It's not normal for personal files to change access date/time unless they are accessed somehow ... Although browsing a directory with some applications e.g. email client attach dialog might indeed change access date/time which is especially known for file-types like images and videos that are previewed as thumbnails.
However, who or what had accessed a certain file is not per se logged by default ... There might be traces in some specific applications' logs generally for system files and not personal files and that's it.
Bottom line is that unless you have auditing service on and active for a certain file/directory, there is no way for knowing who or what accessed the file.
You can setup auditing like so:
sudo apt install auditd
Then, start monitoring a file like so:
sudo auditctl -w /path/to/file
Or a directory(be careful with auditing directories as the logfile size might grow extremely large especially for Home) like so:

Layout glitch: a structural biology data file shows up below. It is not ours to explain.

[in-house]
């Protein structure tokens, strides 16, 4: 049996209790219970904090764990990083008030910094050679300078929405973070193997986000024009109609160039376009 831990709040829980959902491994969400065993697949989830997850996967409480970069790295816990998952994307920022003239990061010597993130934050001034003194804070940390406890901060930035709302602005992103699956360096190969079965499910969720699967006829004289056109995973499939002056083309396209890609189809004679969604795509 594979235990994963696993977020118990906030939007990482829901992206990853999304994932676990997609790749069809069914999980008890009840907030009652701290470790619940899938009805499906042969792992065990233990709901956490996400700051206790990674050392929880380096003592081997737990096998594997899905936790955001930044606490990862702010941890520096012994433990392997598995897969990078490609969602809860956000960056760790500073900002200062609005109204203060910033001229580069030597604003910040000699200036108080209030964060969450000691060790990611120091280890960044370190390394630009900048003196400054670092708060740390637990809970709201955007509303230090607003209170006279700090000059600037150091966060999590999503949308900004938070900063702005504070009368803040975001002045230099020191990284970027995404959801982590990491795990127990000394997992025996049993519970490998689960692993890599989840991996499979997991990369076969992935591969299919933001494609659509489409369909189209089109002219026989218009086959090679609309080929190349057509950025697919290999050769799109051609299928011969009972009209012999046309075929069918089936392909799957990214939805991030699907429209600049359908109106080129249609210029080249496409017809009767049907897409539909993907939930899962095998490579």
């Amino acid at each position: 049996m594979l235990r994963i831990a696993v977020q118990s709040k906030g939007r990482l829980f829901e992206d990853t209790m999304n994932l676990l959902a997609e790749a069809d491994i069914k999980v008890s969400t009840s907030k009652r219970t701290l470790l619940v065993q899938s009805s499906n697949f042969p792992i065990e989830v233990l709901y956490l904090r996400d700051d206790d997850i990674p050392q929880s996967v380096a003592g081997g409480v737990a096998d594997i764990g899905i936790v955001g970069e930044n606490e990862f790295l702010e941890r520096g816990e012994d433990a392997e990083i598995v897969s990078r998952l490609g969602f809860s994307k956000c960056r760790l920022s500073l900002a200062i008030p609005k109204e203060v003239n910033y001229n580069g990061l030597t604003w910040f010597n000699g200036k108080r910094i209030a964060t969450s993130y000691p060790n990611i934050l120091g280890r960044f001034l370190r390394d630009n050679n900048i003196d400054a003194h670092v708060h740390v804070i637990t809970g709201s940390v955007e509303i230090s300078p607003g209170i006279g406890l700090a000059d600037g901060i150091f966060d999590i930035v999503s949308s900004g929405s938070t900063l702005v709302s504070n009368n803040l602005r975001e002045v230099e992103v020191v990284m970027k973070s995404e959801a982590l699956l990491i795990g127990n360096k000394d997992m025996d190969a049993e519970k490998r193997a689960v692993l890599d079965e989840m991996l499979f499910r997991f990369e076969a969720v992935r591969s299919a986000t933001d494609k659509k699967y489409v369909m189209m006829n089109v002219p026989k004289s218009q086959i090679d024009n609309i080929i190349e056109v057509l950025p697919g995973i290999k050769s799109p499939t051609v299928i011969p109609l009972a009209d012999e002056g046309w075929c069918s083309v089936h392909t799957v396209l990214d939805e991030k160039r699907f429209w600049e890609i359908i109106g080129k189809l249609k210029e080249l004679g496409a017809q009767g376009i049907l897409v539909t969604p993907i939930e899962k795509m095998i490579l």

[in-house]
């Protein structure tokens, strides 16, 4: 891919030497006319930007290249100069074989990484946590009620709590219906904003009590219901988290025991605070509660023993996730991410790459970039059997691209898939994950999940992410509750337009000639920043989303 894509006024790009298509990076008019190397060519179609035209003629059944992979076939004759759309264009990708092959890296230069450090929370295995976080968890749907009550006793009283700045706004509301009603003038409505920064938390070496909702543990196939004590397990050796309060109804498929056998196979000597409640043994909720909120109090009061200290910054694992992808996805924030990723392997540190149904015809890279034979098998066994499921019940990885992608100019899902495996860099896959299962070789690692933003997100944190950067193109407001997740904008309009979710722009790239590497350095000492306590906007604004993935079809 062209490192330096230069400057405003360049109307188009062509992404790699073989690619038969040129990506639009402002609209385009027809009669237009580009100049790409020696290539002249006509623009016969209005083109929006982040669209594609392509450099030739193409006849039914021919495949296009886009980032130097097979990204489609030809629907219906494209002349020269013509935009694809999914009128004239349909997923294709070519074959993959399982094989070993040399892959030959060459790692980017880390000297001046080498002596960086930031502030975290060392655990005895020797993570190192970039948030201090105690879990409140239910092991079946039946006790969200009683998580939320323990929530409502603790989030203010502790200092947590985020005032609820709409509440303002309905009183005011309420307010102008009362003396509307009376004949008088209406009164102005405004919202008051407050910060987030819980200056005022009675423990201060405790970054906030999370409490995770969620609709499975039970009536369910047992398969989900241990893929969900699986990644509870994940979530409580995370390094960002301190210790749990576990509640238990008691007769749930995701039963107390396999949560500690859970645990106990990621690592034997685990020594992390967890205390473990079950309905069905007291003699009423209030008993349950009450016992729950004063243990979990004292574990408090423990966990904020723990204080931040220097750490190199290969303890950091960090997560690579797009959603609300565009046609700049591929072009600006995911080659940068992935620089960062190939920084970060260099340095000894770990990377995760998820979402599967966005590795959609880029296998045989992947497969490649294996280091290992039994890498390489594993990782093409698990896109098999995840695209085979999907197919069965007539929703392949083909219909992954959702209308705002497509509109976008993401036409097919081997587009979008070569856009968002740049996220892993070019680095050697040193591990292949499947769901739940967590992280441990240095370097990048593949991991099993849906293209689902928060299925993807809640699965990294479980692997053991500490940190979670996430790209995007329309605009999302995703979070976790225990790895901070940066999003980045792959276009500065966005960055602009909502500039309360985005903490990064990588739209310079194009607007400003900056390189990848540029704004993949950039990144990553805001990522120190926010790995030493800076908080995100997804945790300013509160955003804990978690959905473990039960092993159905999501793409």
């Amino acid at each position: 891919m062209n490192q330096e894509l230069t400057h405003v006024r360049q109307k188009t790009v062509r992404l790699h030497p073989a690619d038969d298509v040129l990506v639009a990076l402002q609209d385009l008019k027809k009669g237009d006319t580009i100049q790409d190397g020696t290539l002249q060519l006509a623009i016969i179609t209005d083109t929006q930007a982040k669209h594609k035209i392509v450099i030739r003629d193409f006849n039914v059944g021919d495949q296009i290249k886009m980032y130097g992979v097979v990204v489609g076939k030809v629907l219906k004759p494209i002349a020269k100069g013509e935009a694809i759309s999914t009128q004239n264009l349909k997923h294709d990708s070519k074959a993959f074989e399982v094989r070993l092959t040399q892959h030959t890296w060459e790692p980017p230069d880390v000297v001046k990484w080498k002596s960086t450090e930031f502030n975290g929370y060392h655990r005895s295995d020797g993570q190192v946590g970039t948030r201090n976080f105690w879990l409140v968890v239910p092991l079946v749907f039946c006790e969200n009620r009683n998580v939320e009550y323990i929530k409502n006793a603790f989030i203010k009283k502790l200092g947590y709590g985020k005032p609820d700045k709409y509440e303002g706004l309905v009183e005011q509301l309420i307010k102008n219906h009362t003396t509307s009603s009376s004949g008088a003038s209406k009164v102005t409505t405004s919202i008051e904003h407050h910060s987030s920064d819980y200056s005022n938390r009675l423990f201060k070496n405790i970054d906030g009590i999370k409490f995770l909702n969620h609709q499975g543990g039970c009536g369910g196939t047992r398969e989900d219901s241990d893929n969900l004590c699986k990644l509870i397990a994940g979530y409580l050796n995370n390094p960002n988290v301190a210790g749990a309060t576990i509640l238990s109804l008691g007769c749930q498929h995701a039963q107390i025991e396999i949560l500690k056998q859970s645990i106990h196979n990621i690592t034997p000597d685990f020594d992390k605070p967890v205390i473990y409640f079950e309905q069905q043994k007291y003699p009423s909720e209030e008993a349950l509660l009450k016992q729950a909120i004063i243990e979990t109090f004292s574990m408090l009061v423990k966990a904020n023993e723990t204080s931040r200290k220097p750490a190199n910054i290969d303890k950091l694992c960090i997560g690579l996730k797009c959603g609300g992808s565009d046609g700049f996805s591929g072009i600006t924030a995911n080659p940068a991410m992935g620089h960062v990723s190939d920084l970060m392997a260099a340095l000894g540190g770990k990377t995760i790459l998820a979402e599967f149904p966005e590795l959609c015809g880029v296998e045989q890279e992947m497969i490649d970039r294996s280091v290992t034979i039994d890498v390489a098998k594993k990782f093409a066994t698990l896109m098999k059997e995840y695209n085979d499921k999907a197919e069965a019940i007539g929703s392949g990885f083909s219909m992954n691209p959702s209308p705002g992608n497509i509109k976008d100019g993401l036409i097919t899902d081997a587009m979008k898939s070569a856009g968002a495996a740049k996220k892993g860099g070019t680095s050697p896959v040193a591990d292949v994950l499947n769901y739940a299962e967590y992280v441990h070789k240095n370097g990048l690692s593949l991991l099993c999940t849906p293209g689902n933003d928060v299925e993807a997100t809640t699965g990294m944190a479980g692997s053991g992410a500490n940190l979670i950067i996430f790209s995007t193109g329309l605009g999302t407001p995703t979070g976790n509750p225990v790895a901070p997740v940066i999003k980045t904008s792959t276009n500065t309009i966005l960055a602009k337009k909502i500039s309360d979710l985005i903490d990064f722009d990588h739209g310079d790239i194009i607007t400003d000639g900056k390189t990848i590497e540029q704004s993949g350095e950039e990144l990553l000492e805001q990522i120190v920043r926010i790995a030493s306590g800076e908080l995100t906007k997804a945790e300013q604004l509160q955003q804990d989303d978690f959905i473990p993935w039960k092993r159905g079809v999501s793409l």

sudo auditctl -w /path/to/directory/
You can list currently audited files/directories entries like so:
sudo auditctl -l
and delete those entries like so:
sudo auditctl -W file/directory
The audit information will be written to the file:
That you can view and search with e.g.:
grep "something" /var/log/audit/audit.log
or with e.g.:
ausearch --file "file-name"
and get reports with e.g.:
man auditd - The Linux Audit daemon.
man auditctl - a utility to assist controlling the kernel's audit system.
man ausearch - a tool to query audit daemon logs.
man aureport - a tool that produces summary reports of audit daemon logs.